Malaysia’s longest-serving former prime minister was honored with a lifetime achievement award at a virtual event on Friday that also featured a special lecture by him.
The Sinan Wren Foundation, a thought leadership organization based in Turkey and the UK, hosted Mahathir Mohamad for its annual Shaykh Ahmad Al Sirhindi Ramadan Lecture.
Muslim countries should ensure good governance,” said Mahathir, whose tenure as premier in the 1980s saw a steep rise in Malaysia’s socioeconomic development.
“It is because of the good governance that the [Muslim] countries will progress,” he added.
The nonagenarian politician, who served as the Southeast Asian country’s fourth and seventh prime minister, stepped down from the position in February 2020. He has since been critical of corruption in succeeding governments.
Muslim communities must “upgrade, educate, and make themselves skilled,” Mahathir said at the virtual event moderated from Istanbul.
“Knowledge of science and mathematics is very important and everybody must have it,” he said, lamenting how “Muslims everywhere are oppressed because we are weak.”
Describing the former Ottoman Empire as a world power, Mahathir, a medical doctor by training, said: “We could not do much for Palestinians whose lands have been taken away because we are weak and our strategies were wrong.”
“We have the OIC but it cannot agree on anything,” he said referring to fault lines in the Organization of Islamic Cooperation — the second largest multi-national platform constituted of only Muslim-majority countries.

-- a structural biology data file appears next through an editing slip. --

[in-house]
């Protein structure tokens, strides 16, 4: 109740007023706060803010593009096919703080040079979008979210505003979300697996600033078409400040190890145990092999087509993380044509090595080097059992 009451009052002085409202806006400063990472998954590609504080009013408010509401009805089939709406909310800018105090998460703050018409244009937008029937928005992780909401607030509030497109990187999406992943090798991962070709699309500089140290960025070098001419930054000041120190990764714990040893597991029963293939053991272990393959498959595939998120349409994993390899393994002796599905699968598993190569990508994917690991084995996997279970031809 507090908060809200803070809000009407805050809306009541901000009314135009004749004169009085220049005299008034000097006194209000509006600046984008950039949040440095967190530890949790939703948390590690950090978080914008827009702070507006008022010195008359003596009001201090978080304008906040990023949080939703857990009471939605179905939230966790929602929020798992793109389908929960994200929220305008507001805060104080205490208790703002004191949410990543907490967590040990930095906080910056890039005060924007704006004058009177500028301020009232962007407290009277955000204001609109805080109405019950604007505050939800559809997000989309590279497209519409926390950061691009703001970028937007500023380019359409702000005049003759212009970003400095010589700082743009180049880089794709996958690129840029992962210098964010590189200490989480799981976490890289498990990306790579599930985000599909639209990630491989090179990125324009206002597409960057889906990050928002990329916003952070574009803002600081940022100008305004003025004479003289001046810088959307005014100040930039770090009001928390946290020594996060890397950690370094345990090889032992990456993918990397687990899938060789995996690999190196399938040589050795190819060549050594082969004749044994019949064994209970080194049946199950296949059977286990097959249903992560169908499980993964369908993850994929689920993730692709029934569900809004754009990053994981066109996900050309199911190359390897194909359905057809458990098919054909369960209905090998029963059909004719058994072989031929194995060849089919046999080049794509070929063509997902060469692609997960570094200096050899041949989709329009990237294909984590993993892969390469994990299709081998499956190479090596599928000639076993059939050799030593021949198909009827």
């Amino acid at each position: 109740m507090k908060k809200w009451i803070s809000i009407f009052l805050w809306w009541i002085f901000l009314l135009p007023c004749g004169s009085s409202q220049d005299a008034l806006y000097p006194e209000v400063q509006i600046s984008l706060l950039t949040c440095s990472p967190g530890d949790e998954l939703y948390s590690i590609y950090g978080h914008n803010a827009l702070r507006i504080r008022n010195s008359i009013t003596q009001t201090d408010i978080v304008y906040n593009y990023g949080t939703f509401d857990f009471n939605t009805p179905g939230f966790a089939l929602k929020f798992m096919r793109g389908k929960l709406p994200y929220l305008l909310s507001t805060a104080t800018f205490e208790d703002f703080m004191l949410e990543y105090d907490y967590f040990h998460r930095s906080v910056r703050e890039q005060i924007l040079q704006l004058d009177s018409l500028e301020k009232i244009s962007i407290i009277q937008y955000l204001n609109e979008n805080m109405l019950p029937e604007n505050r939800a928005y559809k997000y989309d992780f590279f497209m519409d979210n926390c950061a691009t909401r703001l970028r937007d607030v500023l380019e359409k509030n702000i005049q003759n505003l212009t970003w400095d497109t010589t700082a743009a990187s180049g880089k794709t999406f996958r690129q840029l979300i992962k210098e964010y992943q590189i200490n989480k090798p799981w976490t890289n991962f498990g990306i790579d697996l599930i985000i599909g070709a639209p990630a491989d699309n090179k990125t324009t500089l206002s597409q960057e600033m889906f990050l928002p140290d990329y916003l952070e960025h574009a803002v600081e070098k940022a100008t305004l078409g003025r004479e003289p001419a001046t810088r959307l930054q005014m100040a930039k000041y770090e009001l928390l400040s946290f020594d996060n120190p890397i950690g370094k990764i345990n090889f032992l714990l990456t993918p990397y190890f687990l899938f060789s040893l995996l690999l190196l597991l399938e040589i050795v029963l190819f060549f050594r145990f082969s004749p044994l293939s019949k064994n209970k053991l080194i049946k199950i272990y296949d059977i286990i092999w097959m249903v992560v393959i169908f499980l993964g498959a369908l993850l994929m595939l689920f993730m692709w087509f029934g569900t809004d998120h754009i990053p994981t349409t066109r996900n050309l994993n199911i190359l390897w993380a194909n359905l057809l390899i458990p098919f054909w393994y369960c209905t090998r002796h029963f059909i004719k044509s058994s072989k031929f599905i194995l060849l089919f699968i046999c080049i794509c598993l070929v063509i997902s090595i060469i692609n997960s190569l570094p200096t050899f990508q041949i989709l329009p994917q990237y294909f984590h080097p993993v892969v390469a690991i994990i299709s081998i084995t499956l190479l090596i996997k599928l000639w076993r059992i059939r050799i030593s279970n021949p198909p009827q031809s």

On the situation in Myanmar, he said: “We can try and apply pressure, whatever little, at the ASEAN level.”
“I would have proposed breaking relations with Myanmar, but I am not the prime minister,” he said, referring to Malaysia’s position on ongoing demonstrations against the Feb. 1 military coup in Myanmar and the ethnic cleansing of Rohingya Muslims.
Focus on capacity building, higher education
Responding to a volley of questions from participants who attended the event from around the world, Mahathir repeatedly insisted that Muslims should “focus on capacity building, higher education and making themselves indispensable for the society.”
“When big powers think that you are important to them, they will protect you,” Mahathir said.
To questions on the issues of Palestine, Uyghurs, and Kashmiris, Mahathir suggested: “We should let all the world know about atrocities, then you can have some solidarity if not any action.”
“You have to be well-educated, well-organized, disciplined, firmly objective,” he told a Kashmiri participant.
“You have to be patient, upgrade yourself, find ways where you can become absolutely necessary to your society,” the former Malaysian premier added.
“When you find you are weak, then you lose,” he opined.
An author of over a dozen books, Mahathir believes that solidarity is a must to “reduce oppression, [but] strengthen yourselves in whatever way possible.”
Become indispensable for society
Mahathir proposed that Muslim minorities should acquire more education and skills to become innovative. “Then, the majority will see you as an important segment of the society.”
“As a minority,” he added, “We should make ourselves inconspicuous. Train and upgrade ourselves, until you have certain abilities that make you less prone to attacks.”
Quoting the proverb “A journey of a thousand miles begins with a single step,” Mahathir urged Muslim young people to work on themselves to navigate the challenges the Muslim nations face.
Announcing the lifetime achievement award to honor Mahathir for his public services, the foundation unveiled a plaque adorned with Islamic calligraphy.
The South African calligraphist based in Istanbul who prepared the plaque explained the Arabic writing on it: “A leader of the people is the one who serves them.”-AA